if only one bit-ﬂip occurs. suppose that p = 0. . . and “110” would be correctly decoded as “Yes”. INTRODUCTION If the message 11 or 00 is received. A q-ary codeword is a ﬁnite sequence of symbols. More generally. where each symbol is chosen from the alphabet (set) Fq = {λ1 . The probability of the ﬁrst pattern occurring is (1 − p)3 and the probability for each of the next three possibilities is p(1 − p)2 . we can always guess. . the probability of a decoding error. what message was sent (it could with equal probability have been the message 00 or 11). If the message 01 or 10 is received we know for sure that an error has occurred. 1. or even reliably guessing. we introduce the following deﬁnitions. it would make more sense to send three. sending the entire message like this in triplicate is not an eﬃcient means of error correction. If errors tend to occur frequently. is very small. with good reliability what the original message was.001. q − 1}. . 2. λ2 . however this would now require a total of 4 bits of information to be sent. . λq }. Of course. Then. respectively. if p is small. . That is. the patterns “111”.6 CHAPTER 1. copies of the original data in a single message. we could simply ask the sender to retransmit the message. (We use the symbol = to emphasize a deﬁnition. Thus. we would expect with conditional probability (1 − p)2 (1 − p)2 + p2 that the sent message was “Yes” or “No”. . Hence the probability that the message is correctly decoded is (1 − p)3 + 3p(1 − p)2 = (1 − p)2 (1 + 2p) = 1 − 3p2 + 2p3 . suppose “111” is sent. n times . . either 0 or 2 errors have occurred. This kind of data encoding is known as a repetition code. we should send “111” for “Yes” or “000” for “No”. “101”. . Fq . Together they comprise a binary code. For example. Typically. Deﬁnition: Let q ∈ N. 1. Then of the eight possible received results. In other words.A Error Detection and Correction Despite the inherent simplicity of repetition coding. take Fq to be the set Zq = {0. Our goal is to ﬁnd optimal encoding and decoding schemes for reliable error correction of data sent through noisy transmission channels. For example. we will . The sequences “000” and “111” in the previous example are known as binary codewords. Triple-repetition decoding ensures that only about one bit in every 330 000 is garbled. so that on average one bit in every thousand is garbled. 3p2 −2p3 . . but we have no way of knowing. although the notation := is more common. instead of two. “011”. .) The codeword itself can be treated as a vector in the space Fqn = Fq × Fq × .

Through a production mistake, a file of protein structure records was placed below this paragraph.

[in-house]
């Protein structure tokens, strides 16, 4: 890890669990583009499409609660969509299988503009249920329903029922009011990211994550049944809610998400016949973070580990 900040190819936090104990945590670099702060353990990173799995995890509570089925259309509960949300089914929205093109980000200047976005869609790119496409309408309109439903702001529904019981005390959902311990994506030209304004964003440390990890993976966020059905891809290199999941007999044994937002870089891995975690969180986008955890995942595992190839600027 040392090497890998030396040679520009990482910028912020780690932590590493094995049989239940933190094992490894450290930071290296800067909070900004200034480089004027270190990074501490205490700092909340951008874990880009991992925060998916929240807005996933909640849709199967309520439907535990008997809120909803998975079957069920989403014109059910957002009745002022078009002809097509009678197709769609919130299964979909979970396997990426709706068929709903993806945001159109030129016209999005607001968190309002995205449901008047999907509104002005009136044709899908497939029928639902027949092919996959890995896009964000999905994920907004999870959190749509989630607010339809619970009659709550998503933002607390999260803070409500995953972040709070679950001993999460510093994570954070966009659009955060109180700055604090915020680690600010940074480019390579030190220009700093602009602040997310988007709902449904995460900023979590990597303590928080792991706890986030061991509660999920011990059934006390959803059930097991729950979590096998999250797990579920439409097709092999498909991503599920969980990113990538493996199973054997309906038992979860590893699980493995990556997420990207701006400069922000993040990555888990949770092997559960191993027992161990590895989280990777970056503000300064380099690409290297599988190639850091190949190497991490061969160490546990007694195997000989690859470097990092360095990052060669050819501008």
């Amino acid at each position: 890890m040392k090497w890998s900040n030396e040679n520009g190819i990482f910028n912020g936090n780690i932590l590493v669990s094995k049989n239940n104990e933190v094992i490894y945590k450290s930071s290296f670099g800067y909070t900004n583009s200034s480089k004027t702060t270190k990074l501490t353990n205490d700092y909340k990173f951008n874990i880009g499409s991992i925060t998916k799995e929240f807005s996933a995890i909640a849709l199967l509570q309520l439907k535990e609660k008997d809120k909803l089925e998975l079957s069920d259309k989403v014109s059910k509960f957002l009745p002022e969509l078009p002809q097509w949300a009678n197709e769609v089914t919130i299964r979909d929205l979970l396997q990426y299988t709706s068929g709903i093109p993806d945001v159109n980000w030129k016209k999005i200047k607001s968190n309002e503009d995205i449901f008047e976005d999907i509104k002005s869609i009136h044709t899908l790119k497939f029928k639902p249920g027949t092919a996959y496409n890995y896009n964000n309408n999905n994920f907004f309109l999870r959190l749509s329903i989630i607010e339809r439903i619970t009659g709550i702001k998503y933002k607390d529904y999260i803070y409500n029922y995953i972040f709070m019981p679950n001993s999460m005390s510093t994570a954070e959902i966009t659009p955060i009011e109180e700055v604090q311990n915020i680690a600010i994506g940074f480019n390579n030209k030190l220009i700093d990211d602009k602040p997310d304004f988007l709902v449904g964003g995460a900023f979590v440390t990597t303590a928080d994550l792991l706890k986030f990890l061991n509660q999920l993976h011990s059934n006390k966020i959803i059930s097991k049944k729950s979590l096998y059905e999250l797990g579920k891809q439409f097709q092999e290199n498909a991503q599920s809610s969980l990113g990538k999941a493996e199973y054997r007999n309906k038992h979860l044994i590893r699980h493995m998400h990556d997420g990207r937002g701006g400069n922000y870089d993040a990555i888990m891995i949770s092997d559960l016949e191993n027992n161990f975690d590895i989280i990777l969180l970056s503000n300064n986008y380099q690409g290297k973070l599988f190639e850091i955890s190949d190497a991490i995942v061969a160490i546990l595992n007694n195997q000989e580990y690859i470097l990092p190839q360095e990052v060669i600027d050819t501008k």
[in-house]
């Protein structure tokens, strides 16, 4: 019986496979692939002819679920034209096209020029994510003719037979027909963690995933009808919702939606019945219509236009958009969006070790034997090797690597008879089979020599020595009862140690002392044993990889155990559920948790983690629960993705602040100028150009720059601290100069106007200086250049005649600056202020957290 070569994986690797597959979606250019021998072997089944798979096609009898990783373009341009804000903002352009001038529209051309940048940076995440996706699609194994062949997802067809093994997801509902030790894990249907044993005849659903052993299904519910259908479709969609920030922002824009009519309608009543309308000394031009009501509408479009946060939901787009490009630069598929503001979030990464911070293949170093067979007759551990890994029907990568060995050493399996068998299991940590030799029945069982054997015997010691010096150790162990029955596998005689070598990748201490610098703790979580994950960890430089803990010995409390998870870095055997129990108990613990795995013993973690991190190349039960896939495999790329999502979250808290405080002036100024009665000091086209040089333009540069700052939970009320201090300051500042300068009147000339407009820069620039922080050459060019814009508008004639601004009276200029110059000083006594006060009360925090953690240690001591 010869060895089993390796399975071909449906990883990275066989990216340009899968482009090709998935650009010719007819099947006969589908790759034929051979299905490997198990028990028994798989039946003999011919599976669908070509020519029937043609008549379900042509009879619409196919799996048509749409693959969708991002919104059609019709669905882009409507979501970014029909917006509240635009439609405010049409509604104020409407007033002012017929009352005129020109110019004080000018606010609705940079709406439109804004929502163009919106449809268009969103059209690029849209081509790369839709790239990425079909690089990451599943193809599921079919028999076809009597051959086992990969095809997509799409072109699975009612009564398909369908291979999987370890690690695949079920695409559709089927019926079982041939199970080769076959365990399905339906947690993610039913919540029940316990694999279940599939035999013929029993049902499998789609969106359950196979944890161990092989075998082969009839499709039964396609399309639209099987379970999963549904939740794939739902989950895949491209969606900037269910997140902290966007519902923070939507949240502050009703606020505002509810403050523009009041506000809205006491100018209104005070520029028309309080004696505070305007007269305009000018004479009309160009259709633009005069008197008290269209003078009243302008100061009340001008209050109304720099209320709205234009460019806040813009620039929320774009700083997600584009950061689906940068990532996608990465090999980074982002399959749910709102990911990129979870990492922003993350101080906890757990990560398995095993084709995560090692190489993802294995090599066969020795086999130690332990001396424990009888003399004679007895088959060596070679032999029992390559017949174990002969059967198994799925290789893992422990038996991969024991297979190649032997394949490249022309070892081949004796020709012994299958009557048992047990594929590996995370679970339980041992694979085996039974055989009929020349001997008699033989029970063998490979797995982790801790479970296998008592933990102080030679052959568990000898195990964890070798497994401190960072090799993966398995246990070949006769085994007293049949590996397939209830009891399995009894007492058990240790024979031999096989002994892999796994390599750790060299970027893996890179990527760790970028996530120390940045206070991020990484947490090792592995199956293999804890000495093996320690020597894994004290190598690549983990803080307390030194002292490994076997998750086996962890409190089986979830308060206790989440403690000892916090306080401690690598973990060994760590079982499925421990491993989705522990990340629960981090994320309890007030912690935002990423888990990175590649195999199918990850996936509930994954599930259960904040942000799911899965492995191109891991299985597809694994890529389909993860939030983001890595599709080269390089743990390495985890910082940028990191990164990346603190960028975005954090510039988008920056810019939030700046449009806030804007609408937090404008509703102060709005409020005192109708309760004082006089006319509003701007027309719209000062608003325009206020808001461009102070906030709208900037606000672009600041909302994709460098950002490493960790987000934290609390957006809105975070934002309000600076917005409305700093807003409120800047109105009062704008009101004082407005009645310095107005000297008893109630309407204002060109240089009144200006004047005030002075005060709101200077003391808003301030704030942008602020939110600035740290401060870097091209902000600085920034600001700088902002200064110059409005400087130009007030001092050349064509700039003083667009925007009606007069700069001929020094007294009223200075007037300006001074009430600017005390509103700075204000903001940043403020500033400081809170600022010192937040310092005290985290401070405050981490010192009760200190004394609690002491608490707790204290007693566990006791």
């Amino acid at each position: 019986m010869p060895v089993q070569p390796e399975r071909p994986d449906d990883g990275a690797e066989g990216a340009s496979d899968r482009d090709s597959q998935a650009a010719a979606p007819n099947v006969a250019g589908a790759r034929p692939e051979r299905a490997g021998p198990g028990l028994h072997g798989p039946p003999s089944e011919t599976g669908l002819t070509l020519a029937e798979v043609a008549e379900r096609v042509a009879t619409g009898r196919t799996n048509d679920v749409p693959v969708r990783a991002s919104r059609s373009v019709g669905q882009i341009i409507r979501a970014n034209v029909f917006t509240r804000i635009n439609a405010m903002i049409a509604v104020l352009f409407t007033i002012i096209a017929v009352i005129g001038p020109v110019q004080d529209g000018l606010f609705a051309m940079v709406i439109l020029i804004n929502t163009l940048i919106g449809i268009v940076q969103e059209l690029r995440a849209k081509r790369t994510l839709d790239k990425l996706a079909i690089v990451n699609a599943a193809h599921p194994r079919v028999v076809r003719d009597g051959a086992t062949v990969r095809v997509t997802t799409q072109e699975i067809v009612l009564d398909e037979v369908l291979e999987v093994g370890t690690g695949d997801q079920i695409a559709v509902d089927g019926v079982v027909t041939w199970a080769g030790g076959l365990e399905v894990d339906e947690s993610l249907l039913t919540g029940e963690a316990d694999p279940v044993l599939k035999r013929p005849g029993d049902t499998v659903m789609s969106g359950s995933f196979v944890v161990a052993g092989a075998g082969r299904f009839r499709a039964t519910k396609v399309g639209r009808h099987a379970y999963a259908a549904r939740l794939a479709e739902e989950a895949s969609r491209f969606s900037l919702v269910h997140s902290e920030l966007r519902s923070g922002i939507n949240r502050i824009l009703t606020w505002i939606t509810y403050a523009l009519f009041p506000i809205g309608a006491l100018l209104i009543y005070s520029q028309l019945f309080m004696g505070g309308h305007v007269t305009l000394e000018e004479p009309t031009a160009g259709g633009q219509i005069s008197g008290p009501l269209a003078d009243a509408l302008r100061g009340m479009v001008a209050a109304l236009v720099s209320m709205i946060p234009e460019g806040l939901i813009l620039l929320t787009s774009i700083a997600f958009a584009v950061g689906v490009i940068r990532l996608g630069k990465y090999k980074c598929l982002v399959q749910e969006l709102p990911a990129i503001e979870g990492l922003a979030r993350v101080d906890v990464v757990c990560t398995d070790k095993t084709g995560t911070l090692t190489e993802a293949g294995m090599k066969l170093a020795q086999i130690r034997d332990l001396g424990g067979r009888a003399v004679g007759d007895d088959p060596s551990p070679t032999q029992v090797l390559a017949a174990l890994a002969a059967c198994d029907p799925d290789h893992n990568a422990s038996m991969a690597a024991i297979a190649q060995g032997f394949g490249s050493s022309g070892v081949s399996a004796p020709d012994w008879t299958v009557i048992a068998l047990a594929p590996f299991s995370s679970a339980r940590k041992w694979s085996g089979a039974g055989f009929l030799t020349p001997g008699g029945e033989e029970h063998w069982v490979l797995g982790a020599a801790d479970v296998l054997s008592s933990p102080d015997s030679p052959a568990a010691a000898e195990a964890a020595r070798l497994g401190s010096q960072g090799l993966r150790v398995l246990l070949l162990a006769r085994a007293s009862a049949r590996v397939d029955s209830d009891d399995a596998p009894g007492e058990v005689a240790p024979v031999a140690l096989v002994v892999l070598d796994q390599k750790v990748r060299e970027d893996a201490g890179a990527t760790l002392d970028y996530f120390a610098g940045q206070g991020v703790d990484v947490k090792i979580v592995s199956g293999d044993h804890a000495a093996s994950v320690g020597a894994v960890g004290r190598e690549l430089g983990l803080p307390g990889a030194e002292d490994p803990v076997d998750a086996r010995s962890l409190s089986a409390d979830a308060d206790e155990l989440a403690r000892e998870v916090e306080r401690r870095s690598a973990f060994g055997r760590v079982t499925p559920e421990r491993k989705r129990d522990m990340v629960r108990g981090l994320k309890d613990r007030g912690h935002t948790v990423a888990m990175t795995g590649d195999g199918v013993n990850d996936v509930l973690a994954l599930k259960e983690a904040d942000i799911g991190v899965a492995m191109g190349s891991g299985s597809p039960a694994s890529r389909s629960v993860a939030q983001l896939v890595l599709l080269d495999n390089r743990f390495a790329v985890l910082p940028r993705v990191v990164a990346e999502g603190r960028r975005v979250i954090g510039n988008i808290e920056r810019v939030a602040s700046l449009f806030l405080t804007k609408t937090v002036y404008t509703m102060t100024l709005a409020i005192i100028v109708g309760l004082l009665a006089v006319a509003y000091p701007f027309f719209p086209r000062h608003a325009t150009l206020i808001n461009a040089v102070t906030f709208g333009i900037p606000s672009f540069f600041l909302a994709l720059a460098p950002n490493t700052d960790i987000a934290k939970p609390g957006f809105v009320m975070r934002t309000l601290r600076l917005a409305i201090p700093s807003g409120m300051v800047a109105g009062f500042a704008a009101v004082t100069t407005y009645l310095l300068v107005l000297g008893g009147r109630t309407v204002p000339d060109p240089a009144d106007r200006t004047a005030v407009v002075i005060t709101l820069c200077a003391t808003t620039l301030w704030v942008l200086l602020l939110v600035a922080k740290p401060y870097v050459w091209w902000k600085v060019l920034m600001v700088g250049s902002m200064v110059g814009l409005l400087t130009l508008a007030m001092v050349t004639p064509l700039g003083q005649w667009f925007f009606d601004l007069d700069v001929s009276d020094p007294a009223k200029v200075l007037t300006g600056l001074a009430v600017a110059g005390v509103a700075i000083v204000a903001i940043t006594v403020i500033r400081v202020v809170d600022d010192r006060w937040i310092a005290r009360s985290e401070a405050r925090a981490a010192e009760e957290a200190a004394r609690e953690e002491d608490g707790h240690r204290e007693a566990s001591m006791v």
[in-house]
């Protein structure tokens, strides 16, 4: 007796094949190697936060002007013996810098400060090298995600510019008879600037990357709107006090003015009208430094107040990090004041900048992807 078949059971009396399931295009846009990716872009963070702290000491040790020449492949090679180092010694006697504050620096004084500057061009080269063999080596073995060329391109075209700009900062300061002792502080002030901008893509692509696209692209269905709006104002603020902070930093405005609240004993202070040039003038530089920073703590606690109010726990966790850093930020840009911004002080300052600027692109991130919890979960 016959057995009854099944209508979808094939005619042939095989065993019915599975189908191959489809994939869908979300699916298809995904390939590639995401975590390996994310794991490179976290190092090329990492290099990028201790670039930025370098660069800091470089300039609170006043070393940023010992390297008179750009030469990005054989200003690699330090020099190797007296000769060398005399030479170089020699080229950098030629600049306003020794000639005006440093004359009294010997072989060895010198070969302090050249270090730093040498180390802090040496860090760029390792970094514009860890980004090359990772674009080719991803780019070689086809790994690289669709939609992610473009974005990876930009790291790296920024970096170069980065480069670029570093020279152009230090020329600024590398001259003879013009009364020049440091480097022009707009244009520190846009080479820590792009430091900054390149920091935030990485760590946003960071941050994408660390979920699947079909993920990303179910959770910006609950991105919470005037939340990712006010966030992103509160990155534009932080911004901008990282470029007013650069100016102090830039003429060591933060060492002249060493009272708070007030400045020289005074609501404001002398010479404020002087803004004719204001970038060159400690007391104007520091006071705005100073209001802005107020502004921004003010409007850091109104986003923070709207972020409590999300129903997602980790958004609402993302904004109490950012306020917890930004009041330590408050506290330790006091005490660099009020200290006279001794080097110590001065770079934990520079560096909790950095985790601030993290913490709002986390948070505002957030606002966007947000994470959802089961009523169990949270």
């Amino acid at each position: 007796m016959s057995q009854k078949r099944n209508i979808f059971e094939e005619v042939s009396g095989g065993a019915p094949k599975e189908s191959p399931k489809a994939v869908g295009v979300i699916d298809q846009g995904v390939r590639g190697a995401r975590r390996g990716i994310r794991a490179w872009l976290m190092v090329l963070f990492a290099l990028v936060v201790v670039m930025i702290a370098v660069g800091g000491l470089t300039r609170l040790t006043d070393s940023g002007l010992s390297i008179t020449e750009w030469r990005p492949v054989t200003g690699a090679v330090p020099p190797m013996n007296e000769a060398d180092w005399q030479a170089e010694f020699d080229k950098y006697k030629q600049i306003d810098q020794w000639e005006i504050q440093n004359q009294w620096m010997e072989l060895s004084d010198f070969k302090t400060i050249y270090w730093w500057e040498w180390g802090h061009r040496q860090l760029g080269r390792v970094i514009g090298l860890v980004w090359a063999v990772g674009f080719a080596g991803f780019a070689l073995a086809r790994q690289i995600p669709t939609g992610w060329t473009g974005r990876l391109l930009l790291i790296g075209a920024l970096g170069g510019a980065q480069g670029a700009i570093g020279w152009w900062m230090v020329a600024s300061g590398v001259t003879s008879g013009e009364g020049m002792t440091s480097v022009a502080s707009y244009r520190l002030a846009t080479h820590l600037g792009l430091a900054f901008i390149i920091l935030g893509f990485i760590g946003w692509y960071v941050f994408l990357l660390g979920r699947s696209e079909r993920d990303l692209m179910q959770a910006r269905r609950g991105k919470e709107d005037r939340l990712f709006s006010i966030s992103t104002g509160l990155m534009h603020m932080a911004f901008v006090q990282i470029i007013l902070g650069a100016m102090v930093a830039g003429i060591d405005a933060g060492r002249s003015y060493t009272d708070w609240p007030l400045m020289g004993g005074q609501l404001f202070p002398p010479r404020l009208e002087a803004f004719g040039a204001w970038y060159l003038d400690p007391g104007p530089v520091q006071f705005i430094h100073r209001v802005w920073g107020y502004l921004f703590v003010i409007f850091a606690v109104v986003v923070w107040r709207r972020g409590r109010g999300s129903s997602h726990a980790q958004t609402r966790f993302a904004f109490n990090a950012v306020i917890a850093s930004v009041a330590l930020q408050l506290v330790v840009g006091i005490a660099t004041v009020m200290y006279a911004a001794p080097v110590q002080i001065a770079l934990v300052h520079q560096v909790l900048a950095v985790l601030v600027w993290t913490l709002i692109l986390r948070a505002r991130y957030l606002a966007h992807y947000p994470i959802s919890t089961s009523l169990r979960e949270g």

y) is a metric on Fqn since it is always non-negative and satisﬁes 1. • The set of all words in the English language is a code over the 26-letter alphabet {A. . while the third property. 2. we would require d(x. Deﬁnition: A q-ary code is a set of M codewords. If the codewords are suﬃciently diﬀerent. Remark: Notice that d(x. is just a ﬁnite sequence of 0s and 1s. . It is possible to use a code of over 82 million 10-digit telephone numbers (enough to meet the needs of the U. the correct connection can still be made. (as well as in North America)! Deﬁnition: We deﬁne the Hamming distance d(x. little thought was given to this. This important inequality is illustrated in Fig 1.K. • A ternary codeword. . A good code is one in which the codewords have little resemblance to each other. Z}. • The set of all 10-digit telephone numbers in the United Kingdom is a 10-ary code of length 10. d(x. So there is no way to guarantee accuracy. y). y ∈ Fqn . follows from the simple observation that d(x. Unfortunately. and as a result. y) for all x. z) + d(z. One important aspect of all error-correcting schemes is that the extra information that accomplishes this must itself be transmitted and is hence subject to the same kinds of errors as is the data. we will soon see that it is possible not only to detect errors but even to correct them. one simply attempts to make the probability of accurate decoding as high as possible. where M ∈ N is known as the size of the code. ERROR DETECTION AND CORRECTION 7 • A binary codeword.) such that if just one digit of any phone number is misdialed. B. y) between two codewords x and y of Fqn as the number of places in which they diﬀer. corresponding to the case q = 2. . z) + d(z. frequently misdialed numbers do occur in the U. 3. y) = 0 ⇐⇒ x = y.1. y) ≤ d(x. d(x. y) is the minimum number of digit changes required to change x to y. z ∈ Fqn .K. y. x) for all x. Thus d(x. y) ≤ d(x.1. and 2s. The ﬁrst two properties are immediate consequences of the deﬁnition. is just a ﬁnite sequence of 0s. d(x. . y) changes. z) + d(z. y) = d(y. where one maps the received vector back to the closest nearby codeword. known as the triangle inequality.A. whereas if we were to change x to y by ﬁrst changing x to z and then changing z to y. corresponding to the case q = 3. using nearest-neighbour decoding. 1s.